Forever, A Birth Mother

Photo of Krista

In August of 1989, I went into labor at home alone. After two days of active labor, I asked for help, and someone took me to an emergency room. When I arrived, I told a nurse that I had a stomachache. I thought saying I had a stomachache was enough to share. I couldn’t really form the words, “I am pregnant and in labor.”  Two hours later I gave birth to a healthy 9lb. baby girl. I gave her a name and didn’t think about what came next. I was 16 years old, and this is when my connection to Spence-Chapin began. 

There are parts of the process in placing my daughter that I do not recall at all, and other parts I can remember like it was yesterday. I vividly remember the overall feeling of wishing I had more time: more time to process, more time to talk to someone who might understand what I was feeling. After placement, I did the only thing that I thought was appropriate: I went back to my life, back to high school, and didn’t talk about it with anyone.  

Five years after placement, I gave birth to my second child. I was better prepared, and in a space where I believed I could be a good parent. Yet, I still had not dealt with the loss I felt in placing my daughter five years prior, and becoming a mom brought back those feelings of loss and regret in very deep waves. I was struggling. I made the decision to reach out to my social worker at Spence-Chapin. She was the only resource I could think of at the time who might be able to help me navigate my place in the birth mother community. Through her, I connected with Spence-Chapin’s birth parent counseling services. It took many years of therapy at Spence-Chapin for me to find my way to acceptance. To accept all that happened without guilt or shame did not come easily. When I was five years post placement, I couldn’t imagine how quickly time would move. There were so many parts to process, and in my case, I was suddenly preparing myself for the possibility of a reunion with my daughter. It all happens so fast, and without the resources offered to me by Spence-Chapin, I would never have developed the tools to navigate all that comes with being a full spectrum birth mother.  

As I got closer with Spence-Chapin again, I learned how their services had evolved from many years ago when I was making an adoption plan, and how much support they offer to birth parents both during and after placement. And, perhaps just as importantly, how they want to continue to grow their services by hearing from birth parents who have placed and listening to what they need, what they would want to see for other birth parents and themselves.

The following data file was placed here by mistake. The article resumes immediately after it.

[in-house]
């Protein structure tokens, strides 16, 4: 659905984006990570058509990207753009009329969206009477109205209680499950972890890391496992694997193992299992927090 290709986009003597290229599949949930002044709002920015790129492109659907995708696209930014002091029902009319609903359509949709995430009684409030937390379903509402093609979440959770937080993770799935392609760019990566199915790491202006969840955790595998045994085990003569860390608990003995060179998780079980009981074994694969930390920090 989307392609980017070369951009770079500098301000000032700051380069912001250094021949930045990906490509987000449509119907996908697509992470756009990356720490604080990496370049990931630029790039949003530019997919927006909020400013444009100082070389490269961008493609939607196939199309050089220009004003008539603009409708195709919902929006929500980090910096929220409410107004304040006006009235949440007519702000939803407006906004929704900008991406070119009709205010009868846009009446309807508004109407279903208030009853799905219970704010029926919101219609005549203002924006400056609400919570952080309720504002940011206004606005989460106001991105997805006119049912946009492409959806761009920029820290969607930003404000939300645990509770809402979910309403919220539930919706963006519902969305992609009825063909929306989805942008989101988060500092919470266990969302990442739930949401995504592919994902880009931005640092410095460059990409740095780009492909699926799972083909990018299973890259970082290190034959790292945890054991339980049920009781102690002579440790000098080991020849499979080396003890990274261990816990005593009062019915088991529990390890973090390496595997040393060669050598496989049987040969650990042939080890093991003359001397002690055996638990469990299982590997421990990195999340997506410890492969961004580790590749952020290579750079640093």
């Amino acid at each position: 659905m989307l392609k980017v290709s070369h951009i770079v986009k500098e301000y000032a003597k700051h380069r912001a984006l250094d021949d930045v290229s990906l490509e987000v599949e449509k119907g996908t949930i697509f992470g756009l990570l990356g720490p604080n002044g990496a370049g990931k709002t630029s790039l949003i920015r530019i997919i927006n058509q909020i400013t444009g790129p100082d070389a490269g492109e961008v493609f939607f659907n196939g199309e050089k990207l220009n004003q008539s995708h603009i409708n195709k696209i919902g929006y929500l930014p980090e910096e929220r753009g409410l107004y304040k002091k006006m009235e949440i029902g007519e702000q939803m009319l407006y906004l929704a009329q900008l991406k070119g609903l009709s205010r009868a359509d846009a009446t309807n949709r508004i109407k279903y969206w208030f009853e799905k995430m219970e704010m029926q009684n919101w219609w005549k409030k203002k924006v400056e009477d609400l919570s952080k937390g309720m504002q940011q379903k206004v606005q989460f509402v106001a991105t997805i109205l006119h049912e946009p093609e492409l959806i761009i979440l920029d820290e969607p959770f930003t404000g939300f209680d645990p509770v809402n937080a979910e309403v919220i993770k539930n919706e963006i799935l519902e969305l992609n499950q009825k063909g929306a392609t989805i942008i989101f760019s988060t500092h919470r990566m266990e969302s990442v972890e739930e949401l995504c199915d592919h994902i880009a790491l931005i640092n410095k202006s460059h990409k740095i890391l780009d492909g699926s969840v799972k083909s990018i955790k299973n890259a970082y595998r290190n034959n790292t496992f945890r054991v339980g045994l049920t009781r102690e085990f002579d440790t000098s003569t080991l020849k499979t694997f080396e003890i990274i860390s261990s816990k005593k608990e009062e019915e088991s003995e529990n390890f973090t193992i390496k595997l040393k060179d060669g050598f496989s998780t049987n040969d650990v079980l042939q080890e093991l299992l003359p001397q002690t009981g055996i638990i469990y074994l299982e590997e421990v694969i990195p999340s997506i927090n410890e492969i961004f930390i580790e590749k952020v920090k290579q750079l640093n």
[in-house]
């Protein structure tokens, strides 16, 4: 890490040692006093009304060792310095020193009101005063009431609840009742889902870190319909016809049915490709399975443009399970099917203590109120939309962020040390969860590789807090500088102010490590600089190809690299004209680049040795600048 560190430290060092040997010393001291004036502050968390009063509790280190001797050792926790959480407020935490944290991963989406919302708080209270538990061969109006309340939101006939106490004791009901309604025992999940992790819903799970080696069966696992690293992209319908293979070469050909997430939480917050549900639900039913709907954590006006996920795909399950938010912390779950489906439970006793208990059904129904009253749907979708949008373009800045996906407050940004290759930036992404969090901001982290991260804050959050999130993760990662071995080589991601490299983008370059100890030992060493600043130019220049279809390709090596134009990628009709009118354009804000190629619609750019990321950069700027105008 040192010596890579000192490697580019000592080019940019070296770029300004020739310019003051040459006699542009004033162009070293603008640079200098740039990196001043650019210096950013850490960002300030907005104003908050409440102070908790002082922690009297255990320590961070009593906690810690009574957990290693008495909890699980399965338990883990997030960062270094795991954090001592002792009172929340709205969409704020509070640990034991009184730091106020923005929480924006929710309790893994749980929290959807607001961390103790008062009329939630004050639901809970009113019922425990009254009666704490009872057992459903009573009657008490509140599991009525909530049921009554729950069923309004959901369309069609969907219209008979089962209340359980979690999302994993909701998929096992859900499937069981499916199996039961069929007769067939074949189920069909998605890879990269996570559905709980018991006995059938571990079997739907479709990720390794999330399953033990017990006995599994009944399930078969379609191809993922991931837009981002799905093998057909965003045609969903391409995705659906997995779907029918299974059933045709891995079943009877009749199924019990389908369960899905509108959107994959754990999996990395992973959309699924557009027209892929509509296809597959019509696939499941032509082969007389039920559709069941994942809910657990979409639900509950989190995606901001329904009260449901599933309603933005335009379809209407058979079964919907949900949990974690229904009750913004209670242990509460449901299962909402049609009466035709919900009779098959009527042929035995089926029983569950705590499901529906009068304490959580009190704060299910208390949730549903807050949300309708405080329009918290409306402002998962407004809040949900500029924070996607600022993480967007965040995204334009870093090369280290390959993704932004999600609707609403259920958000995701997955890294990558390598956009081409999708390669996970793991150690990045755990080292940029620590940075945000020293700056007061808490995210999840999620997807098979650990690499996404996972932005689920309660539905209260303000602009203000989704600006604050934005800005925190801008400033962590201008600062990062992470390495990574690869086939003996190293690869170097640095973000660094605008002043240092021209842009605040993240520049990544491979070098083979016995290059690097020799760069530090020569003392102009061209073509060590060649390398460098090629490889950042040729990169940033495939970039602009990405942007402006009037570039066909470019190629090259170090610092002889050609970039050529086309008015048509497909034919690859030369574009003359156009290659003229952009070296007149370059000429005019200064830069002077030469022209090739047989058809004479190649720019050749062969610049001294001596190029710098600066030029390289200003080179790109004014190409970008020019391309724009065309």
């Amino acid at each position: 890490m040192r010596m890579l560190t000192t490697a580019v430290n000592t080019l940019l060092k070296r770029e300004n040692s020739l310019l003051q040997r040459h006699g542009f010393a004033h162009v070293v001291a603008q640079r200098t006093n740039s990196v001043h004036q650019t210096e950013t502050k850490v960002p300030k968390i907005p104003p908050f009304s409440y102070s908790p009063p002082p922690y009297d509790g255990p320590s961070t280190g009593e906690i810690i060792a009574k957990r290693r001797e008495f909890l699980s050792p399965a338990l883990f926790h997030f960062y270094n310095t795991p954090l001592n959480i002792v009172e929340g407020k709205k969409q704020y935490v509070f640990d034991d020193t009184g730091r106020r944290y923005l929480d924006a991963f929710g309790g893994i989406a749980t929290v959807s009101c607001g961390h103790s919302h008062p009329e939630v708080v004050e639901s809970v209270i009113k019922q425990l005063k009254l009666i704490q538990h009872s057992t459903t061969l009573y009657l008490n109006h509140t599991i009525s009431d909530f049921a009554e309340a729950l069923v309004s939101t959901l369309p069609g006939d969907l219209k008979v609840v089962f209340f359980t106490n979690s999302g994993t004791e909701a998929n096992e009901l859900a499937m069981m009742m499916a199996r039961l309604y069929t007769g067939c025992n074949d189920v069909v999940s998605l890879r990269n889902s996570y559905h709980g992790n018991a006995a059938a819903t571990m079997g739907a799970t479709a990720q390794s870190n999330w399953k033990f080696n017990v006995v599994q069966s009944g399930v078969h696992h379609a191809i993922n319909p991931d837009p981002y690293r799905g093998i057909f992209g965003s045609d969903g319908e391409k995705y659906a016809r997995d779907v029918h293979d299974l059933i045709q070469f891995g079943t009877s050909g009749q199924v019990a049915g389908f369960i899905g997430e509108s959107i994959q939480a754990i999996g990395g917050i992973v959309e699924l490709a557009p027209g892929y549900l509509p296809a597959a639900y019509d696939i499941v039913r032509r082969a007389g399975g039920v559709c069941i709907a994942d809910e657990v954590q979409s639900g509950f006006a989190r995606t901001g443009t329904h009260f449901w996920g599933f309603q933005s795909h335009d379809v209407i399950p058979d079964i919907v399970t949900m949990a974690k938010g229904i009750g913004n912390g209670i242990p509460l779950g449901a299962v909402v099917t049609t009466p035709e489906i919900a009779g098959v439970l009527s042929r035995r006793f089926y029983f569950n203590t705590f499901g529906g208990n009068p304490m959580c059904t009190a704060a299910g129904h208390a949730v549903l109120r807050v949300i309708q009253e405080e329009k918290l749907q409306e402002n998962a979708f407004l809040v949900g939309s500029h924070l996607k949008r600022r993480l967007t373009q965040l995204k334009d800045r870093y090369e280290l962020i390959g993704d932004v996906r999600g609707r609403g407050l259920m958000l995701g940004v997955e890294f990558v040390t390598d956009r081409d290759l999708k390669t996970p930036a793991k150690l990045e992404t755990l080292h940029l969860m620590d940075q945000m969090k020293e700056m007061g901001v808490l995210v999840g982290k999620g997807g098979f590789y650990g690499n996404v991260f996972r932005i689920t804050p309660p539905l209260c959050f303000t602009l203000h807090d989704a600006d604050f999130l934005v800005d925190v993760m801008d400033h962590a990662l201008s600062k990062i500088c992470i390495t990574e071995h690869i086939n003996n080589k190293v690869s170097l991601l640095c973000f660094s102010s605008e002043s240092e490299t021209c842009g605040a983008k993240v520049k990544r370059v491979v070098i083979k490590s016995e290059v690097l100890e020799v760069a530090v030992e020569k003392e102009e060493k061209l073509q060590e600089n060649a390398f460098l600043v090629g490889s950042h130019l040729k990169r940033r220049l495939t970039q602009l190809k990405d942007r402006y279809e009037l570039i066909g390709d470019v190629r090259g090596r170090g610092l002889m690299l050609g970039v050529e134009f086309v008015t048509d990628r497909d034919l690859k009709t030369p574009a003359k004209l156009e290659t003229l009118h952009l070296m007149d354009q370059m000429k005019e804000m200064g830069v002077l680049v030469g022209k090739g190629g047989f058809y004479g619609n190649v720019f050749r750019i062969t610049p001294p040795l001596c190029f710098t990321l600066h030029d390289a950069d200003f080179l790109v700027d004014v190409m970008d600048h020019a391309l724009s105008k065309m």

I thought it was important to give back to this organization that was so helpful to me when I didn’t have the resources to seek therapy or support. Two years ago, I connected with Kate Trambitskaya, Spence’s CEO. Kate genuinely cares about this community. We had several meetings and discussed all the ways I might be able to contribute as a birth mother. I was invited to join the board. I was honored and agreed to join so I could better understand how this organization works from the inside out. I want the birth mother voice to be represented and I am grateful to be part of the conversations.  

The adoption stories we hear are almost always from the adoptee and adoptive parent’s perspectives. We want to hear more birth mothers share their stories. We should let people know we exist and show them who we are. To protect the future of healthy adoptions we need to be seen and heard. The stigmas long attached to birth mothers are antiquated. We can empower a new generation of birth mothers by sharing who we are today.  

Life is not linear. The twists and turns are endless. Growth is not linear. There is no straight path to finding your way. Healing is not linear. There will be ups and downs. Gaining your voice and sharing your experience is the healing you can offer to another birth mother who hasn’t quite made it there, yet. 

Krista Gutierrez is a Spence-Chapin Board Director and birth parent, as well as Birth Mother Gathering Planning Committee member.

To learn more about Counseling and Support Services for Birth Parents, please contact Spence-Chapin Services at (646) 539-2167 or email Our services are available in-person or virtually, any time after placement.

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